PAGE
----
(Briefly discussed later in this post: what personality traits do we want in all of our medical students, why do we want those traits, and are medical schools really being flooded with so many applicants who lack them?)
3) Medicine is about service, but it’s still an applied science.
A common theme in the reactions of some of my classmates (and Dr. Chen’s NY Times piece) is that the MCAT and/or the medical school admissions process is too heavily focused on mastery of science. (Did I mention that I was an Economics major?). While the science content of the MCAT could certainly stand to be tweaked, I would hesitate to write it off completely. It is still the best predictor of success in medical school (where “success” is “not failing out during the preclinical years”), and the only standardized means of comparing science ability across applicants. What has helped me get through the first year of medical school has not been my social science background (though it has helped). It’s been the solid science foundation that I got in undergrad alongside my economics coursework.
If students want to help others and save the world without needing to take those pesky, difficult science courses, there are plenty of other career options open to them. Medicine still requires comfort with science, and that is the reality that we’re stuck with for the foreseeable future.
(For more on why science should not be viewed as an “obstacle” to medical school admission, I urge you to consult the ever-worth-reading David Gorski at Science-Based Medicine).
3a) Barriers to entry to medicine should not be arbitrarily and artificially increased, but it’s worth pointing out that medicine is a field that requires dedication… or at least that’s what they told me.
This is a minor point, but an important one. In my cynical estimation, there are three sorts of people who would want to become practicing physicians in this day and age: the naive; the passionate; and the crazy. Medical training is a long and arduous process, and the practice of medicine in the US isn’t about to get easier in our lifetimes. If someone is discouraged from going into medicine because of the MCAT… what would they do when confronted with Step 1 of the USMLE? The MCAT isn’t a personality test and shouldn’t be used as one, but at the same time, my inner curmudgeon has to question the bona fides of those who claim they would go into medicine “but for the MCAT.” When my classmates tell me that these proposed changes will make the MCAT more accessible to students who otherwise wouldn’t have taken it, there is a part of me that wonders whether that is really an unalloyed good.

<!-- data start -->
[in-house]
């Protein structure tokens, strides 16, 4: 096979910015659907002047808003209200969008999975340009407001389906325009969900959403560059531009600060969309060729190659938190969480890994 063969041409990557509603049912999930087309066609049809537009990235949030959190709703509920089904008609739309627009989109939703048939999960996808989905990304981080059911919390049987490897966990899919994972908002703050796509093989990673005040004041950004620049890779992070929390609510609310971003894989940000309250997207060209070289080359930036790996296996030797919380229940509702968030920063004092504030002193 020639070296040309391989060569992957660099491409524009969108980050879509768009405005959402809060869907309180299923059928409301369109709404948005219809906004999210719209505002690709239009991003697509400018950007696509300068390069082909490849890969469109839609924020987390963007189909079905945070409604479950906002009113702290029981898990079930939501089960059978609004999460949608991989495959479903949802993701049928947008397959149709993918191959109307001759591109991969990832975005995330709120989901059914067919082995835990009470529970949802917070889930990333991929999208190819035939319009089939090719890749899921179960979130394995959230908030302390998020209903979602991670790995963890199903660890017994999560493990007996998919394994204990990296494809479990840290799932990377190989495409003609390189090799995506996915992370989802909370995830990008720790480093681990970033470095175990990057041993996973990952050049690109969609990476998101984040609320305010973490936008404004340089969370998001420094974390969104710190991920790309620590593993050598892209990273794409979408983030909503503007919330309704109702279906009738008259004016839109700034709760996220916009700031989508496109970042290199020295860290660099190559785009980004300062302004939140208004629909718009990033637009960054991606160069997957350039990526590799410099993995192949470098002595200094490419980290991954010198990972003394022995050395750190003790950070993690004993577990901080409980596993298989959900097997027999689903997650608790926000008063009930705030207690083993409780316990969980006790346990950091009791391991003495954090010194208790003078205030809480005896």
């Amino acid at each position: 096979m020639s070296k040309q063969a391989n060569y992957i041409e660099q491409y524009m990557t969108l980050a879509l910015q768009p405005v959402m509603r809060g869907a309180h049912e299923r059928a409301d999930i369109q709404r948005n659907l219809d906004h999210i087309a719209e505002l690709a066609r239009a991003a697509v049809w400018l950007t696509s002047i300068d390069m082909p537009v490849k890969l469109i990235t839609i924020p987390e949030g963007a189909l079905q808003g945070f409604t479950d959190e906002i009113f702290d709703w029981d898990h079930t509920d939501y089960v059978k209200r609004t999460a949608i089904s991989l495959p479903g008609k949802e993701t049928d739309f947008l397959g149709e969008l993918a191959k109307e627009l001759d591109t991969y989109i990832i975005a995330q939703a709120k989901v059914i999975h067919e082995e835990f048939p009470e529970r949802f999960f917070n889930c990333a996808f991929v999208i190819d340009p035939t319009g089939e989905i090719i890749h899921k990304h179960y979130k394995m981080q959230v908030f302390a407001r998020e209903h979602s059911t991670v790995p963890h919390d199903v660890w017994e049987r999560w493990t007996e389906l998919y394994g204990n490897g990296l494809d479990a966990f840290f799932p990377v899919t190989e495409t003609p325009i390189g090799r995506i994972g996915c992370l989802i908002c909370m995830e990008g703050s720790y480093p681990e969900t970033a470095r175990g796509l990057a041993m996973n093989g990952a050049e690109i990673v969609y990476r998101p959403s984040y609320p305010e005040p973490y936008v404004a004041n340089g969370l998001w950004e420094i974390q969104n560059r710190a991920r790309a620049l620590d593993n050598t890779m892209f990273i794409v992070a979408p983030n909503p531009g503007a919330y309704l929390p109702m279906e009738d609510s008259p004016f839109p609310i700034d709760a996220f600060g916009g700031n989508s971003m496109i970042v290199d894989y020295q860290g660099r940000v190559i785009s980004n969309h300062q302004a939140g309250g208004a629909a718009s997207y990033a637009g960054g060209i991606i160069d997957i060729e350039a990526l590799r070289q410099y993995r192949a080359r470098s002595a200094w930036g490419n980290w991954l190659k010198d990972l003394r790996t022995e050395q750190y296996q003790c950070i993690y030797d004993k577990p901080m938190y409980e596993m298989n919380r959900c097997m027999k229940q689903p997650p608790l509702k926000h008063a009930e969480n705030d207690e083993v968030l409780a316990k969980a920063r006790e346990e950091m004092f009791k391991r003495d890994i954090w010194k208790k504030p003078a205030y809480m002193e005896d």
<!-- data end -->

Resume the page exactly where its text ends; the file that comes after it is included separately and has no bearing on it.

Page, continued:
4) Is there another agenda at play here? (WARNING: SPECULATIVE)
Even as the debate goes on between social science upstarts and science purists, between those who think that “personality” is over- or under-represented as an admissions criterion, one could be forgiven for wondering what the fuss is all about.
Medical schools aren’t lacking for applicants. There isn’t, to my knowledge, an epidemic of death, destruction, bad outcomes, or other horrors brought about by physicians insufficiently knowledgeable about the social sciences. I doubt that most medical school graduates are uncaring, unsympathetic, offensive brutes.
The main “problem” with medical students today, as far as I can tell, is that too few of them are willing to go into primary care careers. At least… some people see it as a problem with the students. I don’t.
There’s been a lot of attention focused on the primary care shortage over the past few years, some of it focused on delivery reform (think ACOs and PCMHs), and some of it focused on supply (e.g. the medical students). One noteworthy report authored by the American Medical Association in 2007 intimated that the primary care shortage could be solved by finding medical students who are more “service-oriented” and “altruistic,” better able to “be advocates for [...] social justice,” and less “autonomous.” The report proposes including “social accountability issues” among admissions criteria.
Implicit in all of this is the assumption that the problem with the health care system, and the cause of the primary care shortage, is that we’re the wrong kinds of medical students. I’ve blogged about this report before, and why its premises and conclusions on this issue are utterly wrong; I don’t need to re-hash this here.
I can’t help but wonder how much of this line of thinking went into the recommended MCAT changes. No one — not the AAMC, not the many commentators whose responses I’ve read — has explicitly made this connection. But the rhetoric is the same. The implicit assumptions seem to be the same. The same misguided goals via the same misguided methods.
I hope I’m reading too much into things, but if not I can only despair at the solutions that organized medicine has found for our problems.
Heckuva cartel, eh?
I’ve alluded to AMSA’s… interesting choices regarding who they will and will not take money from (or at least, who they will claim not to take money from). Here’s the long-promised photographic evidence: the swag I collected from conference exhibitors.
What you’ll find below the cut includes:
- A pamphlet, a bag, and some pens from Medical Protective, a professional liability insurance company owned by Berkshire Hathaway.
- A Merck Manual (yes, that Merck… the one that makes all these ”pharms” of which AMSA claims to be ”free”).
- Materials from various academies of quackery (as seen earlier).
- A pen, a magnet, and some other swag from the FDA.
- Application forms for various forms of insurance/consumer credit provided by or through AMSA.
- Some stuff from banks.
- Swag NOS.